First, you say your "BIOS is UEFI," but that's not true. You almost certainly have no BIOS; you have a UEFI. This may sound like splitting hairs, but it's not; referring to an EFI/UEFI as a "BIOS" drags in a lot of assumptions that simply do not apply in the EFI world. ("UEFI" is essentially version 2.x of EFI, so I generally use "EFI," as it's the more general term.) Generally speaking, EFI is a replacement for BIOS, not an extension to it. There are some exceptions and caveats, though:
- Some very early EFIs were built atop a conventional BIOS. One example I've seen is Gigabyte's Hybrid EFI. Such systems do have a BIOS, and it's used both to boot BIOS-mode OSes and to initialize the hardware for the benefit of the EFI.
- Most modern EFIs for x86-64 systems include a Compatibility Support Module (CSM), which enables the EFI to use boot loaders written for BIOS. The CSM is to the EFI as WINE or dosemu is to Linux; but just as WINE does not turn Linux into Windows, the CSM does not make the EFI a BIOS.
Sorry if this seems long-winded and pedantic, but it deserves emphasis because I see a lot of people heading into EFI-land with BIOS assumptions that lead them into trouble. This is evident in your own question....
On an EFI-based computer, installing a second OS does not normally overwrite the boot loader of the first OS. Of course, you must make room for the second OS's partitions, but that's independent of the boot loader. Under EFI, boot loaders are stored as separate files on the EFI System Partition (ESP), which is a FAT partition with a type code of C12A7328-F81F-11D2-BA4B-00A0C93EC93B (EF00 in
gdisk, the "boot flag" set in
parted or GParted, "EFI System Partition" or "EFI boot partition" in the Ubuntu installer).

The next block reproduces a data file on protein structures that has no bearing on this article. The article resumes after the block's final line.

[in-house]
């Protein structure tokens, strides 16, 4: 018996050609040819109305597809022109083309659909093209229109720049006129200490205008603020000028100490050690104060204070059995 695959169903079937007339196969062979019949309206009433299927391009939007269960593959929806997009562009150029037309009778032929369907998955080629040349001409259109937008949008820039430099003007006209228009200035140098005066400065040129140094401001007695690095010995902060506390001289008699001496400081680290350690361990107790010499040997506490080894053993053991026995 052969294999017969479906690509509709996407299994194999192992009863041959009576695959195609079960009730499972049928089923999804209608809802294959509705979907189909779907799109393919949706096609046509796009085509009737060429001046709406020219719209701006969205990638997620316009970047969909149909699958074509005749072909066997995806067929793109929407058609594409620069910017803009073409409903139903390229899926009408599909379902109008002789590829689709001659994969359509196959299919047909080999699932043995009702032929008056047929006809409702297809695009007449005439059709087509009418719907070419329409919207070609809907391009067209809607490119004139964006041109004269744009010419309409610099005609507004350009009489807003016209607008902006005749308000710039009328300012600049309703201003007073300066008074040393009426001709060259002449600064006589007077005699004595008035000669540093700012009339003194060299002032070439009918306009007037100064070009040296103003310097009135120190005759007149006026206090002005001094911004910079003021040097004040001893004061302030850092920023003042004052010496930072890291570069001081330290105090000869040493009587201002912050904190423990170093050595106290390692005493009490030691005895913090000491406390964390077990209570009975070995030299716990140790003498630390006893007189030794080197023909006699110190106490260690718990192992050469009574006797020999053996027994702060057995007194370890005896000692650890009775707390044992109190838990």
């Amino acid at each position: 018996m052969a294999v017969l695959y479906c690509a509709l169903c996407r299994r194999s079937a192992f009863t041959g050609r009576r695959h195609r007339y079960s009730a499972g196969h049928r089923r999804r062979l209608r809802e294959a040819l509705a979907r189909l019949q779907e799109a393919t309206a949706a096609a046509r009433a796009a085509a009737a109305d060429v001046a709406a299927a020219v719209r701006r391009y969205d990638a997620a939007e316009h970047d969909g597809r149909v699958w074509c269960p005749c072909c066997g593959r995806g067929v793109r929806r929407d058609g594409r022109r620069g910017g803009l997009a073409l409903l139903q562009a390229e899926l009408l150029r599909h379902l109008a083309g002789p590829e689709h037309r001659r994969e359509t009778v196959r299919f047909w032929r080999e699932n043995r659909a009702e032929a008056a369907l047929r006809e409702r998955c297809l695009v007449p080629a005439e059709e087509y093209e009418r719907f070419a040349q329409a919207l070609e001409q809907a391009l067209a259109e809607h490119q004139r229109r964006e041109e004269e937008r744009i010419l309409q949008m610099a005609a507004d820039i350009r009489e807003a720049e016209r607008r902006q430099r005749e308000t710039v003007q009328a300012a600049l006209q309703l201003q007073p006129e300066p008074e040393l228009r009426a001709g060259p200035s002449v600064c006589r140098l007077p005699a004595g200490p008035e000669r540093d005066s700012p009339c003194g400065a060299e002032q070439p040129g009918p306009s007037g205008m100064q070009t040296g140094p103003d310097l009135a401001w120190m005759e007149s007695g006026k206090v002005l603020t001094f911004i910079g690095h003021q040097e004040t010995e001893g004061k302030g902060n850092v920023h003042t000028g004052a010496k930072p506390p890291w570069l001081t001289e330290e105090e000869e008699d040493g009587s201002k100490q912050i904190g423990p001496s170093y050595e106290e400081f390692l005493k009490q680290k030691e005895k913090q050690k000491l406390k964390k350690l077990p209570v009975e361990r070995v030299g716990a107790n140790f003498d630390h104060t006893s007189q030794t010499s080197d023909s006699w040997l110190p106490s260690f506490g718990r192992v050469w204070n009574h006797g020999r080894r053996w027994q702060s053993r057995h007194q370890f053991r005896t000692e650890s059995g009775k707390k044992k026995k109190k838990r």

EFI determines which boot loader to use by entries stored in NVRAM. When you install Ubuntu, it will create its own boot loader (GRUB) on the ESP (stored in
EFI/ubuntu), add that new boot loader to the computer's NVRAM-based list, and then set the Ubuntu entry to be the default. Ubuntu will not change the Windows boot loader, but that Windows boot loader will run only if you enter the computer's own boot manager and select it or if you chainload it from GRUB. Once you install Ubuntu, you can tweak these settings with the
efibootmgr utility; for instance, you could set the Windows boot loader to be the default and then use the machine's built-in boot manager to select GRUB. To do this, you must first identify the existing entries by typing
sudo efibootmgr and then set the boot order you desire (so that Windows is first) with the
-o option, as in
sudo efibootmgr -o 2,5 to make
Boot0002 first and
Note that a Linux-capable boot loader is required to boot Linux. It doesn't have to be GRUB, but something is needed. Thus, your option #1 will work only if you install something manually. There are several EFI boot loaders for Linux available -- see my page on this subject for details. You could in principle install one of these on a USB flash drive, leaving the ESP and NVRAM untouched. I don't know what the point of that would be if you've got a regular disk-based installation of Ubuntu, though; it would be like trying to keep music out of an opera house by banning iPods within its walls.
If you want to keep GRUB from installing in Ubuntu, the trick is this:
- When you launch the Ubuntu installer, select the option to try Ubuntu before installing it, rather than the option to install it.
- When the desktop appears, open a Terminal window by clicking on the Ubuntu icon in the upper-left corner, typing
terminal in the search field, and hitting enter or clicking the Terminal icon.
- In the Terminal window, type
ubiquity -b. This launches the installer program (Ubiquity) with an option (
-b) to not install a boot loader.
Once the install is finished, it will be up to you to install a boot loader yourself, whether it be to the ESP or to a USB flash drive. Again, see my EFI boot loaders page (referenced earlier) for information on what's available and basic installation instructions.